Xanax Makes Me a Better Mom…

and guess what? That’s okay.

It took me a long time to admit that. It took me a long time to “forgive” myself for needing any sort of medical treatment following my battle with Postpartum Depression and Anxiety.

Every morning I would get out of bed, drag myself into the kitchen, open the cupboard and take out the little orange bottle with my daily anti-depressant in it….

The label may as well have said…


“You are weak, you wanted a big family but in truth in you can’t handle it, and now you need to rely on ME to make it through your day…”

I opened the bottle every morning and took my medication feeling defeated. Hopeless. Broken.

Then the fog lifted…

The light shined through some of the darkness, and I emerged from the anxiety feeling triumphant! So I did what every normal, sane, rational woman who never struggled with mental illness in her life would do…

I stopped taking my medication. I was healed. I was fixed. I didn’t need it anymore….

Until I did. One day, out of the blue I had a panic attack. We had been sick for weeks as a family, no one was eating well and everything was upside down. My body didn’t have enough energy to care for all of the physical needs around me, and my mind was too mentally exhausted to process the stress of the situation.

I called my psych – who I happen to love – and told her what was going on, and that I had stopped my medication weeks ago…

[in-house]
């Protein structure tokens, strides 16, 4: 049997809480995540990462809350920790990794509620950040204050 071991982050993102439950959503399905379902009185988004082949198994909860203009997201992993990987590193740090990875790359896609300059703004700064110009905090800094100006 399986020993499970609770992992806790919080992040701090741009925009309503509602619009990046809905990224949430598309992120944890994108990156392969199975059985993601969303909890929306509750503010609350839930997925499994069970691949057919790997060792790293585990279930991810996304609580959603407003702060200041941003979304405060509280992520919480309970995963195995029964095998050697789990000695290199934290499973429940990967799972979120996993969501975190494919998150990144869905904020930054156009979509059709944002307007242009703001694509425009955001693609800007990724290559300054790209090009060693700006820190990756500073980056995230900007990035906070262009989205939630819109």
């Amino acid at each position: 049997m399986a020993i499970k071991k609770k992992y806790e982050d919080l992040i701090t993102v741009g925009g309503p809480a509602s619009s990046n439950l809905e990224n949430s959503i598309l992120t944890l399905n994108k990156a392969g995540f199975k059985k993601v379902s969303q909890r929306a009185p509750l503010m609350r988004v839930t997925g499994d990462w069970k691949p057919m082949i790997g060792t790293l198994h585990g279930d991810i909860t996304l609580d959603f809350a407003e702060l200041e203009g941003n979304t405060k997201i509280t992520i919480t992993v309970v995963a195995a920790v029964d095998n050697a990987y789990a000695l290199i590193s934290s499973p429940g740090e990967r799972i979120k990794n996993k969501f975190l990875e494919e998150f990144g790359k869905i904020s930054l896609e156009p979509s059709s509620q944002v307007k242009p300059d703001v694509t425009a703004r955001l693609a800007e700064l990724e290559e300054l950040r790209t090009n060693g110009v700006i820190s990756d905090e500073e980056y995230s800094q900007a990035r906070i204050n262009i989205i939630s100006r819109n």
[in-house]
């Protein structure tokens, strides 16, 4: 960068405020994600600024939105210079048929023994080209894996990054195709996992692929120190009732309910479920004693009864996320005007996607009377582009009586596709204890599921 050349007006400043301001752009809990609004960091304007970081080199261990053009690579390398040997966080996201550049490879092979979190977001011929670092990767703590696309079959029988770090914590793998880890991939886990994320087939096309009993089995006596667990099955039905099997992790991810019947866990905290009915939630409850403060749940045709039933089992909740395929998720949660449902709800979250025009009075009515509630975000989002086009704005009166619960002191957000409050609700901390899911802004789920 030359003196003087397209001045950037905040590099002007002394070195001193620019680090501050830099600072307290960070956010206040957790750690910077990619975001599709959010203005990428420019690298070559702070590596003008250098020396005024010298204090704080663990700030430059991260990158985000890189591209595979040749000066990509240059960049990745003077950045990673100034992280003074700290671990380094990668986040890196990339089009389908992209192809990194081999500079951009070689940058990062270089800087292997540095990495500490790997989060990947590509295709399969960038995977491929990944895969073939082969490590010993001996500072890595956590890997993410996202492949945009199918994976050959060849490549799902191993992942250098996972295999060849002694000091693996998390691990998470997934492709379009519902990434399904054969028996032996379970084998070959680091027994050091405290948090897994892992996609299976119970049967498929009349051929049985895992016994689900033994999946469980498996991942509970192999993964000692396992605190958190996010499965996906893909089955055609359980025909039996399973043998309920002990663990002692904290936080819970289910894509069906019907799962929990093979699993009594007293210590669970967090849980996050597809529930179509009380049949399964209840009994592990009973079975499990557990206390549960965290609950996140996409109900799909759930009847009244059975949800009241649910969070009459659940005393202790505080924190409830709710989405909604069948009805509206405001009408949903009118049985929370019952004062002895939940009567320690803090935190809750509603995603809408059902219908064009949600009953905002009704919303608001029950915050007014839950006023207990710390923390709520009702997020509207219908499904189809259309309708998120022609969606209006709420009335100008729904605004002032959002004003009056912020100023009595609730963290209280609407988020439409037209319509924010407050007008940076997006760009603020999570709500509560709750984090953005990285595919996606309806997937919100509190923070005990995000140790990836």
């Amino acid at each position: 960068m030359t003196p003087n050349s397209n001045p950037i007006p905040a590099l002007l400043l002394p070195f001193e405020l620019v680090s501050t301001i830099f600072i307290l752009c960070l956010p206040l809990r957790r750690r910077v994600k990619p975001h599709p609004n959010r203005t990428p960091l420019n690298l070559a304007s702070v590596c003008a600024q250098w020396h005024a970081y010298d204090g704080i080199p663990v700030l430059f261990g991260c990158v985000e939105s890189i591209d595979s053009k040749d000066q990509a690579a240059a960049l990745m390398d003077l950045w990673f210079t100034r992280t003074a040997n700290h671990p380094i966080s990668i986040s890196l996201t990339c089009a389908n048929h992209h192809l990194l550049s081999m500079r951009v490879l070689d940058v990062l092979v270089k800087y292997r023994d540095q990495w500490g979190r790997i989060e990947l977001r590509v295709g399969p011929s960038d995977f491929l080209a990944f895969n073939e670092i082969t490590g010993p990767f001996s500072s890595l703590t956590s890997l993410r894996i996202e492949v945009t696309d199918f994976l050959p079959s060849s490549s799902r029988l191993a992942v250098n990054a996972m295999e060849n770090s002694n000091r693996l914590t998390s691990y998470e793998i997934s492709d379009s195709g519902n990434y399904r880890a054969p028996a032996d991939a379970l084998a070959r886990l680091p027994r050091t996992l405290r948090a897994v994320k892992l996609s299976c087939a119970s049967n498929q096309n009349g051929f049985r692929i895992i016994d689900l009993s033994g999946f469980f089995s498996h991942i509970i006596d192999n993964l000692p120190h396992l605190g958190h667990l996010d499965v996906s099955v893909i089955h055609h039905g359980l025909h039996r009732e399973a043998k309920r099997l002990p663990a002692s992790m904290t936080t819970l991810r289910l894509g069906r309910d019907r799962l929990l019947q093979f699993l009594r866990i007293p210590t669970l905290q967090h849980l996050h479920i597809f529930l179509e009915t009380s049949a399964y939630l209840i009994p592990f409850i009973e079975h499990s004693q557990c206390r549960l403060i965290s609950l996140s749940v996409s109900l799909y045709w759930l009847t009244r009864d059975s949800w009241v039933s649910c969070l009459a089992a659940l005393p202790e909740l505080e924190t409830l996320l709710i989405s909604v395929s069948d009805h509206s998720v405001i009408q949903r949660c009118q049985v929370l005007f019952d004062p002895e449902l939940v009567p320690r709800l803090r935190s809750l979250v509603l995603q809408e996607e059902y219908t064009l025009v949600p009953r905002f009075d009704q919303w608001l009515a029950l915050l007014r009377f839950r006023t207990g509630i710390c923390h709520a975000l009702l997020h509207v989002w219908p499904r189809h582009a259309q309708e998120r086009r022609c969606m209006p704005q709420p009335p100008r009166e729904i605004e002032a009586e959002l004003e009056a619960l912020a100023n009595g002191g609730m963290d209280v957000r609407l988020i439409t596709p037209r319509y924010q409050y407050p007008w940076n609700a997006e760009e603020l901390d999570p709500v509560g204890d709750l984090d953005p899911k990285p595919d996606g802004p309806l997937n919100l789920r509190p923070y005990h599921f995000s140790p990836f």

Her words struck me hard….

“You need to get back on your medication.”

I was devastated. I had failed again. My mind keeps continuously giving up on me, and I didn’t have the strength to fight back on my own anymore…

3 weeks into starting the medication again, the anxiety lifted and I was functioning like a normal, happy mom – still facing regular stress – but not flooded with panic anymore.

But there was still a shame in taking my medication, in needing it in order to be “me” during this season.

Then a friend once said to me…”If you had a heart illness, you would take heart medication without shame. If you had a stomach illness, you would take stomach medicine without shame. Having a BRAIN illness should be no different…”

We get so caught up in the term “mental illness” that we feel like there is something wrong with us if we need help during a season.

I felt as though I had a breakthrough…


Needing help is NOT a sign of weakness. Realizing that I have areas of life that I struggle in and working on those to create a better me is a strength.

Ensuring that I am the best me – physically and mentally- everyday is a gift to my family, allowing shame or guilt to creep in and keep me from the steps I needed to take to heal would have left them with broken pieces of me that I was trying desperately to put together on my own.

So I will continue to take my medication, until I feel like I truly don’t need it anymore. I will take my Xanax if I am suffering from a panic attack, and I will not feel ashamed about it. I will embrace this crazy, stressful, fulfilling life and all the crazy that comes with it…

but I won’t add my own crazy by sacrificing my mental health…

We have to take care of ourselves mamas – in WHATEVER way that looks like for you. Therapy, self care and medication are NOT signs of weakness. We are not perfect and life is so messy.